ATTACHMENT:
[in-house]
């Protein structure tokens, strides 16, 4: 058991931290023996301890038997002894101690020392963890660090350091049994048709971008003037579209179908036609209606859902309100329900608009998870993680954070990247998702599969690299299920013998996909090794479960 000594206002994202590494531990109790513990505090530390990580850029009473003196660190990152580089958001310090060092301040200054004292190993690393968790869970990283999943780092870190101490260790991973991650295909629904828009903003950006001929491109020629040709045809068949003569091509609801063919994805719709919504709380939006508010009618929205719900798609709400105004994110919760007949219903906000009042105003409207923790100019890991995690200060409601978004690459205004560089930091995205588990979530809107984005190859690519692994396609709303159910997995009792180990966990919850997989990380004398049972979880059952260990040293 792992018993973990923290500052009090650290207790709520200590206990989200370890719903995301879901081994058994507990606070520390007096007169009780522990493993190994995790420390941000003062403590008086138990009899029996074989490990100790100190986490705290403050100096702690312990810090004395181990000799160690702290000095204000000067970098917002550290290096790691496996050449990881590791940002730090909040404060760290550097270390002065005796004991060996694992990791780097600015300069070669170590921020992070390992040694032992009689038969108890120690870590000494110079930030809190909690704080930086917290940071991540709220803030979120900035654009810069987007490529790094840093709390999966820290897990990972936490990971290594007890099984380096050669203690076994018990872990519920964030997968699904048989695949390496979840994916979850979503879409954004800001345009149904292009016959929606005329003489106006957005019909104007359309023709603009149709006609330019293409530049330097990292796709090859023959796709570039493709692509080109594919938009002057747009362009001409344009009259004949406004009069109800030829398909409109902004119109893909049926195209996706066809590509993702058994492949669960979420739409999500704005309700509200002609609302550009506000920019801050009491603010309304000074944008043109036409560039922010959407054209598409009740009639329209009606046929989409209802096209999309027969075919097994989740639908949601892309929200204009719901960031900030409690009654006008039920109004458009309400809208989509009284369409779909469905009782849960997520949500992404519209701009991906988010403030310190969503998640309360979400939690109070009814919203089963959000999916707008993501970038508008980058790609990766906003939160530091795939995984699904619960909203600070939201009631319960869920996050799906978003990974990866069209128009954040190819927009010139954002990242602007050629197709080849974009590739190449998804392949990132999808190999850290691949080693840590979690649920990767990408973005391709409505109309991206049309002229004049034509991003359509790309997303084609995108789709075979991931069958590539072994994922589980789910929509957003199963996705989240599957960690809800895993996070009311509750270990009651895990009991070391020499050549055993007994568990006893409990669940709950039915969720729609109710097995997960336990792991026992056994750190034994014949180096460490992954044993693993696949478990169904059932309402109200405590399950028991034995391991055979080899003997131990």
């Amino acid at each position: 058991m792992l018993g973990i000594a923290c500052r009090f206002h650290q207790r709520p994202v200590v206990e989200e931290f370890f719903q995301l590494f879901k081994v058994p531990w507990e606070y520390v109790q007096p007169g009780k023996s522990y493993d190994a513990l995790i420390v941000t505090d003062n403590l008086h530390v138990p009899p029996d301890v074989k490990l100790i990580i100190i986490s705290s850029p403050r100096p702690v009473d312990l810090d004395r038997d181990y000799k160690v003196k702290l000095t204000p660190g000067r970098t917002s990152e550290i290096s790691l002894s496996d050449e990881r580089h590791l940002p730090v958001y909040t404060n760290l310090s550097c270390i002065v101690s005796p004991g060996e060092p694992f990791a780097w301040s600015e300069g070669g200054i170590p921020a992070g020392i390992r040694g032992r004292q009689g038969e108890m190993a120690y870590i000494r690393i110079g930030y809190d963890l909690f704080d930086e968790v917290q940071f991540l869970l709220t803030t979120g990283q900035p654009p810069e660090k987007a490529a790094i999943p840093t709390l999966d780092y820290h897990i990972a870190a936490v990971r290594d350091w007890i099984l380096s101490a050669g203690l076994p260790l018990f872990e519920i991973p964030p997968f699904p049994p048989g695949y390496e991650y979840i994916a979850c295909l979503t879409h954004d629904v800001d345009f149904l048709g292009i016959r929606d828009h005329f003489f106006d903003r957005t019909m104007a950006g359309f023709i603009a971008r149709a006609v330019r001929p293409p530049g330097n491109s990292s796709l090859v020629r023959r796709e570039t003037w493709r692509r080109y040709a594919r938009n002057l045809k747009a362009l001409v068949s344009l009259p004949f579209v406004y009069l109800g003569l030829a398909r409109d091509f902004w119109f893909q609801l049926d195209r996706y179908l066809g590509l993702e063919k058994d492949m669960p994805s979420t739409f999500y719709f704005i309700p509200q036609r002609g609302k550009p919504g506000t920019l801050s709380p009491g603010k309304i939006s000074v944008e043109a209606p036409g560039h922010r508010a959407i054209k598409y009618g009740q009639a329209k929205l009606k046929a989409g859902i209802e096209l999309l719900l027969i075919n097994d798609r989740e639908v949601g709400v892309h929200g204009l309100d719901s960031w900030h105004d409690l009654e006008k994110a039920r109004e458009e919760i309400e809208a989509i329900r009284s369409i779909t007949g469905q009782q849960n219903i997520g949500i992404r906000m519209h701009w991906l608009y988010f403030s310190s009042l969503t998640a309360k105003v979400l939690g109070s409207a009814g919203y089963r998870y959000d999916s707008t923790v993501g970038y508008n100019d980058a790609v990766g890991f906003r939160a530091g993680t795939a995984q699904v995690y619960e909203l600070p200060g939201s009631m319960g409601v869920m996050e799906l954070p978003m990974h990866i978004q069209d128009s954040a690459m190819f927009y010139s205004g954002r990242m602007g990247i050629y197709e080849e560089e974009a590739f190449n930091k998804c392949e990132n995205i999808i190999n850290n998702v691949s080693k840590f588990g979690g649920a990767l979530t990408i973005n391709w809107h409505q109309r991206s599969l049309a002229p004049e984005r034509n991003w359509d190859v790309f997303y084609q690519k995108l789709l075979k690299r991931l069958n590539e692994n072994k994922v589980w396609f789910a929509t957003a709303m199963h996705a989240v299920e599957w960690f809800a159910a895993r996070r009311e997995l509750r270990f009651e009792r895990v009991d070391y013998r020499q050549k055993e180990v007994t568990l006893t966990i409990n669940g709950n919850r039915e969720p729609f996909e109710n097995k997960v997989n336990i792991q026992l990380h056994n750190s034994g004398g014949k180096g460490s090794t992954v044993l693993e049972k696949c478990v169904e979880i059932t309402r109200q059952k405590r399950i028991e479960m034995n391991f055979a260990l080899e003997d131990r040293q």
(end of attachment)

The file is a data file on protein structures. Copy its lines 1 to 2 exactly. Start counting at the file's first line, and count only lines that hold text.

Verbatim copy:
[in-house]
């Protein structure tokens, strides 16, 4: 058991931290023996301890038997002894101690020392963890660090350091049994048709971008003037579209179908036609209606859902309100329900608009998870993680954070990247998702599969690299299920013998996909090794479960 000594206002994202590494531990109790513990505090530390990580850029009473003196660190990152580089958001310090060092301040200054004292190993690393968790869970990283999943780092870190101490260790991973991650295909629904828009903003950006001929491109020629040709045809068949003569091509609801063919994805719709919504709380939006508010009618929205719900798609709400105004994110919760007949219903906000009042105003409207923790100019890991995690200060409601978004690459205004560089930091995205588990979530809107984005190859690519692994396609709303159910997995009792180990966990919850997989990380004398049972979880059952260990040293 792992018993973990923290500052009090650290207790709520200590206990989200370890719903995301879901081994058994507990606070520390007096007169009780522990493993190994995790420390941000003062403590008086138990009899029996074989490990100790100190986490705290403050100096702690312990810090004395181990000799160690702290000095204000000067970098917002550290290096790691496996050449990881590791940002730090909040404060760290550097270390002065005796004991060996694992990791780097600015300069070669170590921020992070390992040694032992009689038969108890120690870590000494110079930030809190909690704080930086917290940071991540709220803030979120900035654009810069987007490529790094840093709390999966820290897990990972936490990971290594007890099984380096050669203690076994018990872990519920964030997968699904048989695949390496979840994916979850979503879409954004800001345009149904292009016959929606005329003489106006957005019909104007359309023709603009149709006609330019293409530049330097990292796709090859023959796709570039493709692509080109594919938009002057747009362009001409344009009259004949406004009069109800030829398909409109902004119109893909049926195209996706066809590509993702058994492949669960979420739409999500704005309700509200002609609302550009506000920019801050009491603010309304000074944008043109036409560039922010959407054209598409009740009639329209009606046929989409209802096209999309027969075919097994989740639908949601892309929200204009719901960031900030409690009654006008039920109004458009309400809208989509009284369409779909469905009782849960997520949500992404519209701009991906988010403030310190969503998640309360979400939690109070009814919203089963959000999916707008993501970038508008980058790609990766906003939160530091795939995984699904619960909203600070939201009631319960869920996050799906978003990974990866069209128009954040190819927009010139954002990242602007050629197709080849974009590739190449998804392949990132999808190999850290691949080693840590979690649920990767990408973005391709409505109309991206049309002229004049034509991003359509790309997303084609995108789709075979991931069958590539072994994922589980789910929509957003199963996705989240599957960690809800895993996070009311509750270990009651895990009991070391020499050549055993007994568990006893409990669940709950039915969720729609109710097995997960336990792991026992056994750190034994014949180096460490992954044993693993696949478990169904059932309402109200405590399950028991034995391991055979080899003997131990």